As I See It

On a beautiful, low-humidity day last month, I was relaxing in my hammock. It was a gorgeous day, and the bright blue sky was filled with white puffy clouds. I thought about my children who are now grown and on their own. I remembered our best times together on vacation. I realized there was a commonality that existed with our favorite vacations – they were the simplest, least expensive and filled with nature.

Over the years, I have taken my children to commercial amusement parks and very organized rapid-paced trips to New York and other major metropolitan areas. These were nice trips but not the vacations my children love to talk about. What they remember most are our longer, less-expensive vacations to rural counties in Pennsylvania, like Sullivan County. They remember places like Eagles Mere, Frackville or Rickettes Glen State Park. They remember renting cabins or houses that had no TV or Internet, but did have front-porch swings. They remember the Eagles Mere Lake with its mountain trails, days of swimming and bike riding with our final stop at the ice cream shop. Their bikes had no chains on them and children were safe to travel in the area without parents being worried. It was like being in rural America 100 years ago.

My son remembers convincing me to go with him to Frackville to go “bridge jumping.” He takes great joy in the fact that it took me quite a while before I could gather up enough courage to let go of the bridge railing and plunge into the deep water 30 feet below. To this day, I remember holding onto the railing, concentrating to release my grasp. Once the first jump was done, I did several others but never with the same enthusiasm as my son, Stephen. We left Frackville that day laughing and having a bond of doing something most people simply don’t do. I am not recommending that you encourage your children to jump off of bridges, but I am encouraging you to have vacations where you return to a simpler time; a time of simple joys shared with family and friends, no schedules, slow in pace, full of skies and nightime star-gazing.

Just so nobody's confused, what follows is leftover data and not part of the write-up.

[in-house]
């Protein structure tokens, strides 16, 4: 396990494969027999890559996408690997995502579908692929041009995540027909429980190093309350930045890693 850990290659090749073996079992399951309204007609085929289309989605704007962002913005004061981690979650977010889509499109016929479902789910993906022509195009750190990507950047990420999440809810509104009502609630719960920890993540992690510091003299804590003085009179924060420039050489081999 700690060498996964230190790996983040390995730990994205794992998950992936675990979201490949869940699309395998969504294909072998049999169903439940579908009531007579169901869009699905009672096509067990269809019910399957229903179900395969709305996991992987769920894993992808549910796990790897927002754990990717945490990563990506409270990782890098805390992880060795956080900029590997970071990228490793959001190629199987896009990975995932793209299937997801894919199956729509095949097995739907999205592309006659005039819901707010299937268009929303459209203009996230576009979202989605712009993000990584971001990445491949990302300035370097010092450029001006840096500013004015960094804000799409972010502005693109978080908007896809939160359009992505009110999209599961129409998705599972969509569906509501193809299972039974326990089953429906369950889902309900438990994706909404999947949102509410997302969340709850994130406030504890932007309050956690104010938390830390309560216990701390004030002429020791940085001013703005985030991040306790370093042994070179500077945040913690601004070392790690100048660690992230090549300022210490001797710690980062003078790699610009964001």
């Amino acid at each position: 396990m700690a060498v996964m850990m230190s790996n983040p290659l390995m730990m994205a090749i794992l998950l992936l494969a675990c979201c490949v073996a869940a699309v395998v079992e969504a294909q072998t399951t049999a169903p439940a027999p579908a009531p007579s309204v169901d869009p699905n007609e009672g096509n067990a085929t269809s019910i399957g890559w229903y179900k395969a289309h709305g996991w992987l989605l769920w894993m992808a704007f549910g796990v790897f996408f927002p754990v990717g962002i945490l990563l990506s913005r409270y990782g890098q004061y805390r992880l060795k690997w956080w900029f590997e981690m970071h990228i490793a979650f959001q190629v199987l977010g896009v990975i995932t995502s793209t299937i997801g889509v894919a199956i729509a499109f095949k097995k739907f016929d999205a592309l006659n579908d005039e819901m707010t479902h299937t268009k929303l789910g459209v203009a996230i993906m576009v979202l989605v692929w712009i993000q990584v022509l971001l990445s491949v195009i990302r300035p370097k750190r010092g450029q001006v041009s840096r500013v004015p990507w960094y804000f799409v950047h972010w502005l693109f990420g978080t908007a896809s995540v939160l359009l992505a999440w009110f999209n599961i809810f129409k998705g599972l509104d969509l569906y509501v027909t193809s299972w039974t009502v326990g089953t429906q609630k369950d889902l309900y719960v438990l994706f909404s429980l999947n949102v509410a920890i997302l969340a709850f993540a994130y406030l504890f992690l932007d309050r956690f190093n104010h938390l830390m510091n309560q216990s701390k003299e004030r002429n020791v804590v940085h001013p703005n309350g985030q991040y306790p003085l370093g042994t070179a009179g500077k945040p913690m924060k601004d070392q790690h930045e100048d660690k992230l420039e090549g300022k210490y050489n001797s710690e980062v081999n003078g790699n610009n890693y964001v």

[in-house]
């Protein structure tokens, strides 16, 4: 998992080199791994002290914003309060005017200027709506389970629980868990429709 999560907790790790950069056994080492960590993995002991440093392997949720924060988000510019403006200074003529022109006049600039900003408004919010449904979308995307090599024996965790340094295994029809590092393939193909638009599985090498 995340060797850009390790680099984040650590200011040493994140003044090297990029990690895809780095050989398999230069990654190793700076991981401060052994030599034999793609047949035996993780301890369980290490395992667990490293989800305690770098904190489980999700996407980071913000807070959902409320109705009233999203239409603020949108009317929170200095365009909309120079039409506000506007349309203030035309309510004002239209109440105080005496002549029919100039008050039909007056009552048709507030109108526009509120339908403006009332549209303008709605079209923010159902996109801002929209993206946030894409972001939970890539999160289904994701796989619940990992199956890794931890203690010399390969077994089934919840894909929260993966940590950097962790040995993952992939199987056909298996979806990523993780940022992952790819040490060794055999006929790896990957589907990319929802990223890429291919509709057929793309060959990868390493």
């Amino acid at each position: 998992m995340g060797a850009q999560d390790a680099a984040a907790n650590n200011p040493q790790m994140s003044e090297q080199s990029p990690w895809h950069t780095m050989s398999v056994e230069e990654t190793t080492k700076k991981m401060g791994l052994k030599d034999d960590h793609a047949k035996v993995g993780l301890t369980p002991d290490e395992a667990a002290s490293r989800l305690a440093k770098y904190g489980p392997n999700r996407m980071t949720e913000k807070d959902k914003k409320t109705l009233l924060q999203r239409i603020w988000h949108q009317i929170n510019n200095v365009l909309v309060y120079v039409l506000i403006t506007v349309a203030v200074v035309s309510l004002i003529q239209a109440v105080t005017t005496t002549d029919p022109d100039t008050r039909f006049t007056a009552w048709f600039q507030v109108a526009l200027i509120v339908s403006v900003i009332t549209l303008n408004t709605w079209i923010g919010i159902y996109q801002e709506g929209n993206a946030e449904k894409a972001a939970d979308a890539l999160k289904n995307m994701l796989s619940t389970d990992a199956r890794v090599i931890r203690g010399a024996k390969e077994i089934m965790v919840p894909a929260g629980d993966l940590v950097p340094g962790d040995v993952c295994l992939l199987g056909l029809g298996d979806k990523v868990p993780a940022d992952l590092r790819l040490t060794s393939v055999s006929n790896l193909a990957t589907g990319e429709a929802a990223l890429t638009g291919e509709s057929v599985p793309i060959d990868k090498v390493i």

What I remember most were those moments of laughter during a simple board game or deep discussions with my son as we hiked past roaring waterfalls. I remember sounds from another era; the slamming sound of an old, wooded, spring-loaded screen door or the sound of people stopping at a neighbor’s house or camp and having animated conversation. I remember what I didn’t hear as well. I didn’t hear blaring TV, constant traffic, loud and tense dialogue – and I didn’t hear the constant beeping or ringtones of cell phones.

The absence of the modern feels uncomfortable for the first day or two but soon you realize that swinging on a porch swing reading a paper book while being serenaded by birds and laughing children is a great way to spend the afternoon. Doing nothing much is often something of great importance. It allows you to smell the roses. You take time – time to reflect on where you are going and where you have been. You actually talk with others about life and discover values and commonalities. You return to the simple to help you deal with the complex.

I suggest that, every once in a while, take a family vacation somewhere that will immerse you in nature, slowness, solitude and simplicity. If you do this, you will give your children the vacations they most remember.

Have a great summer.

Graham Hetrick

You must be logged in to post a comment Login